Infection with specific respiratory viruses was documented by isolation of the virus in tissue culture, by measuring a fourfold or greater rise in postseason serum antibody titer compared with preseason titers, or by both culture and titer. Respiratory viruses were isolated from nasopharyngeal samples using HEp-2 (human laryngeal tumor cells), MDCK (Madin-Darby canine kidney cells), LLC-MK2 (Lewis lung carcinoma—monkey kidney [cell culture]), and Wister Institute human diploid lung cell line (WI-38 cell cultures19); these samples were also tested for RSV antigen by rapid antigen detection test according to the manufacturer's instructions (Directogen, Becton Dickinson, Cockeysville, MD). Samples to be cultured were generally transported to the laboratory within 6 hours and usually were not frozen. Broad-spectrum antimicrobials (pipercillin, gentamicin, vancomycin, and amphotericin B) were added to the viral cultures to prevent overgrowth by bacteria and fungi commonly found in CF patients. Microneutralization assays were used to determine serum antibody titers to influenza A and B, PIV-3, and RSV group A viruses.20–22 Antibodies directed to the antigenic determinants (group-specific and type-specific) of adenoviruses were measured by using an enzyme-linked immunosorbent assay. The purified hexon protein of the adenovirus type 5 was the antigen used in the enzyme-linked immunosorbent assay.23
Comparisons of the distributions of categorical variables between groups were examined by χ2 or Fisher's exact test and the means of continuous variables by two-tailed Student'st test. Nutritional indices were adjusted for age and sex with CDC ANTHRO Software for Calculating Pediatric Anthropometry, Version 1.01 for Windows (Atlanta, Ga).
The data are presented for 30 CF patients and 28 normal age-matched controls, except for the regression analyses. Using >1 year of data for the subjects who reenrolled for a second season would have violated the assumption of independence for multiple regression. The regression analyses evaluate 1 year's data for each subject. As RSV infection was a major interest, the data used were from the year in which an RSV infection was documented.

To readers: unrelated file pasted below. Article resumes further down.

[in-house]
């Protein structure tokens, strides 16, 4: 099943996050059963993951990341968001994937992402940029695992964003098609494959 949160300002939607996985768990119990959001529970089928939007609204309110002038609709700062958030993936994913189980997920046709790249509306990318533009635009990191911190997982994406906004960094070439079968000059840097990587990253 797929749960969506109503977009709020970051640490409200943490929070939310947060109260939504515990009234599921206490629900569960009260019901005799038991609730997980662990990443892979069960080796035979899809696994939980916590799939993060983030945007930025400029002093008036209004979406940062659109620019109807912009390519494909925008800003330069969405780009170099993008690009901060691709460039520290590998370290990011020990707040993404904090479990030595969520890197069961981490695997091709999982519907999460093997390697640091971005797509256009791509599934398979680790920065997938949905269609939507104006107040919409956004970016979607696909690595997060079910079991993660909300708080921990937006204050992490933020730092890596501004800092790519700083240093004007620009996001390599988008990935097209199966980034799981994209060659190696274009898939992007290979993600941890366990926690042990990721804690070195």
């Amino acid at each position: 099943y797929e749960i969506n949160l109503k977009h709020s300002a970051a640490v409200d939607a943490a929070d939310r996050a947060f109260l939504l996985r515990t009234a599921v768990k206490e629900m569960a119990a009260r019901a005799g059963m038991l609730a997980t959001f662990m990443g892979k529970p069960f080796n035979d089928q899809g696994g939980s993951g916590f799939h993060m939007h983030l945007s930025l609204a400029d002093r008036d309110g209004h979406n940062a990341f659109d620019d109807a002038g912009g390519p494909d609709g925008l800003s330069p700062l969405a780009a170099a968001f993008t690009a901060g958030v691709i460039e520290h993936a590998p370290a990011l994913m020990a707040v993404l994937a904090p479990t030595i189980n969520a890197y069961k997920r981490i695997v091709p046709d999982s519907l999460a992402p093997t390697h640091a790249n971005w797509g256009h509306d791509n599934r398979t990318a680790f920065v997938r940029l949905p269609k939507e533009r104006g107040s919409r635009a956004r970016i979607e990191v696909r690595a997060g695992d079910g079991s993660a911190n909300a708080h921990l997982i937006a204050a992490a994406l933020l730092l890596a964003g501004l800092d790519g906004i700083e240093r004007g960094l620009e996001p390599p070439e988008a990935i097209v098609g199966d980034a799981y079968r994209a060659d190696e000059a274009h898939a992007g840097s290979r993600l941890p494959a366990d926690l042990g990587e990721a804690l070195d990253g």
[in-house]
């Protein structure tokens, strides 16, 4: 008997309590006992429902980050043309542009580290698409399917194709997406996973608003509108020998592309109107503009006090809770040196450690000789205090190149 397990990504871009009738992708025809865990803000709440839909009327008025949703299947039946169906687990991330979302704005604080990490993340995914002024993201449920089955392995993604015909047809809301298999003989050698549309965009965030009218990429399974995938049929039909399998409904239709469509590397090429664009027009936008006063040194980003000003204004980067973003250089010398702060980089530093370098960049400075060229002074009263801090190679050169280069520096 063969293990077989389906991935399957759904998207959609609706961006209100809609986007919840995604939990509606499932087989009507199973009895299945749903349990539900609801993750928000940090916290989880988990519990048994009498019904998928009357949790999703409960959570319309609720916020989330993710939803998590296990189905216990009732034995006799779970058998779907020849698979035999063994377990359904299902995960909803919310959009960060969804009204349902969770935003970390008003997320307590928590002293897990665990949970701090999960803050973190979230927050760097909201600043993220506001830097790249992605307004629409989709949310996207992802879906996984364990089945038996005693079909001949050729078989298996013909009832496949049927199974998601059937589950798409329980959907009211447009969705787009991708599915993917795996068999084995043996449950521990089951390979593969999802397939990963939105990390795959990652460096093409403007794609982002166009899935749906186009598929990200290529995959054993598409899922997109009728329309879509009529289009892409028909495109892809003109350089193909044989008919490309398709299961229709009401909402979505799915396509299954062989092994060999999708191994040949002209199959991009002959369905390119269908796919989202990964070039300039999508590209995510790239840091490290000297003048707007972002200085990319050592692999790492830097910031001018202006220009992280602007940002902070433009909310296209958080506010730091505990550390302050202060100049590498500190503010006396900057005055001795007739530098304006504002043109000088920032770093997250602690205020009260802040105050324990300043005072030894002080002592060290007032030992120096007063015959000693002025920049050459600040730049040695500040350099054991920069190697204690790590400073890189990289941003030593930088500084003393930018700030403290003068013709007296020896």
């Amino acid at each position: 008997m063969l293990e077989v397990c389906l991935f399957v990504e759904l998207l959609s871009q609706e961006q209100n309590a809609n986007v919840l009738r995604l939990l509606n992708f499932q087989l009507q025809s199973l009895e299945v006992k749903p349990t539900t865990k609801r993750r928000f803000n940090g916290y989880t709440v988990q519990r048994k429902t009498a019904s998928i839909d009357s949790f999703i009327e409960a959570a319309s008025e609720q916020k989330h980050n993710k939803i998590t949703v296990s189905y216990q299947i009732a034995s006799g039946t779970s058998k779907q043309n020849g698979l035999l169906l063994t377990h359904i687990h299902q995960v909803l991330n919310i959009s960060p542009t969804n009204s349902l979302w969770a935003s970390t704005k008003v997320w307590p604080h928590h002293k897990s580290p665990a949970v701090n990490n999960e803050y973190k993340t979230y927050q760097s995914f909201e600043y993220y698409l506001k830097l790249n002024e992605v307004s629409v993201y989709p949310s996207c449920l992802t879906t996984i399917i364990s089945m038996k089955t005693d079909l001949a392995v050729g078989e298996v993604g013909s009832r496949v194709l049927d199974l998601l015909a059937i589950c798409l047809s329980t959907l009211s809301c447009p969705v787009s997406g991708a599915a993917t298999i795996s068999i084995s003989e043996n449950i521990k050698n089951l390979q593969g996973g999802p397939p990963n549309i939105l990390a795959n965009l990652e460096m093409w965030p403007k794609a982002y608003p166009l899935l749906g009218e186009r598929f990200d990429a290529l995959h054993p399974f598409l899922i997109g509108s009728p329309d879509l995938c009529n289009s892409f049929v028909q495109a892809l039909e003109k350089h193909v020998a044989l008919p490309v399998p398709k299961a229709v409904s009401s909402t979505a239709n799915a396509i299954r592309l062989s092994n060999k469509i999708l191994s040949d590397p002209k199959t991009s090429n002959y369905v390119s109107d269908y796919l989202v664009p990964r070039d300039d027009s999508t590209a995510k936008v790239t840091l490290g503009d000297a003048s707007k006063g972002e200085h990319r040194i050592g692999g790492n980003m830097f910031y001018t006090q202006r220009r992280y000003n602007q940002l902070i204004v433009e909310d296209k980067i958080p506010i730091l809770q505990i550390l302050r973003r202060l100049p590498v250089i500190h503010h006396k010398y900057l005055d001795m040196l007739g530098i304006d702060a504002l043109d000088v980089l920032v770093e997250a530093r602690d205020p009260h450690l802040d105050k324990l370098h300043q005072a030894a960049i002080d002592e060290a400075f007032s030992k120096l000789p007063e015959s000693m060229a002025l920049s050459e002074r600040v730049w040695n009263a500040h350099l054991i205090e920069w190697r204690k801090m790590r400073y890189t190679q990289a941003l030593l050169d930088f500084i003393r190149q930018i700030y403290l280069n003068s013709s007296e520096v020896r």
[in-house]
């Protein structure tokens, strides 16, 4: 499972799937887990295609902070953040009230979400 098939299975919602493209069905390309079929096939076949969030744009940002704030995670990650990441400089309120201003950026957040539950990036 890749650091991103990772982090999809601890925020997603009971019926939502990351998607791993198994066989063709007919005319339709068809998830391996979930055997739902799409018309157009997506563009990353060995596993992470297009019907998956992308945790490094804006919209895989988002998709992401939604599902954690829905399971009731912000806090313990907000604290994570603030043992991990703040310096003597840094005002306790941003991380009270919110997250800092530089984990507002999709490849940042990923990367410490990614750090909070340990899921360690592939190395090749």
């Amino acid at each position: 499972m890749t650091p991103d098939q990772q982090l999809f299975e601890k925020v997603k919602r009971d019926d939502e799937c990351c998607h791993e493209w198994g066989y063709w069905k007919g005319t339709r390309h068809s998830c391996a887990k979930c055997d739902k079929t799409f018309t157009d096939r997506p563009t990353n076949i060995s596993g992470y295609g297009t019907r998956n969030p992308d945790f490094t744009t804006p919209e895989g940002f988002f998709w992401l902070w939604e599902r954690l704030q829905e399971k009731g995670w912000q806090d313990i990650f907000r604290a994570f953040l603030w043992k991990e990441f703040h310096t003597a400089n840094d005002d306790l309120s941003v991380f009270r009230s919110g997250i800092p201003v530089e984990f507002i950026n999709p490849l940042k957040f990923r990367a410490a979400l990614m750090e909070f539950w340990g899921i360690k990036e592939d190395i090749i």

Occurrence of an LRTI was examined as a predictor of postseason V′maxFRC by using multiple linear regression techniques. The independent variables included baseline characteristics (age, sex, ethnicity, weight/length Z score, initial Brasfield radiographic score), environmental factors (SES score and day care), and respiratory viral infection and change in length (growth) during the 6 months. When two independent variables were highly correlated, the variable with the most clinical significance (eg, length rather than age) was chosen for the model. Through a process of backward elimination, independent variables and interaction terms that did not contribute to the model were omitted. Occurrence of an LRTI was also examined as a predictor of postseason FRC, using the same modeling procedure.
In a secondary analysis, the infants with CF who had one or more LRTIs during the season (the CF LRI group) were compared with those who had only URTIs (CF URI-only group). Comparison of their baseline measures followed the procedure used for the comparison of the CF and control groups. Differences in antibody responses to the trivalent influenza vaccine between the CF LRI and the CF URI-only groups were evaluated in separate linear regression models with postvaccine titers to influenza A virus, either H3N2 or H1N1, or to influenza B virus as the dependent variable. The corresponding baseline titer, age, and weight/lengthZ scores were entered as independent variables.
A significance level of P < .05 was used throughout. The analyses were performed with Statistical Analysis System software for Windows (SAS Institute, Inc, Cary, NC).
Primary Analysis: Controls and CF Patients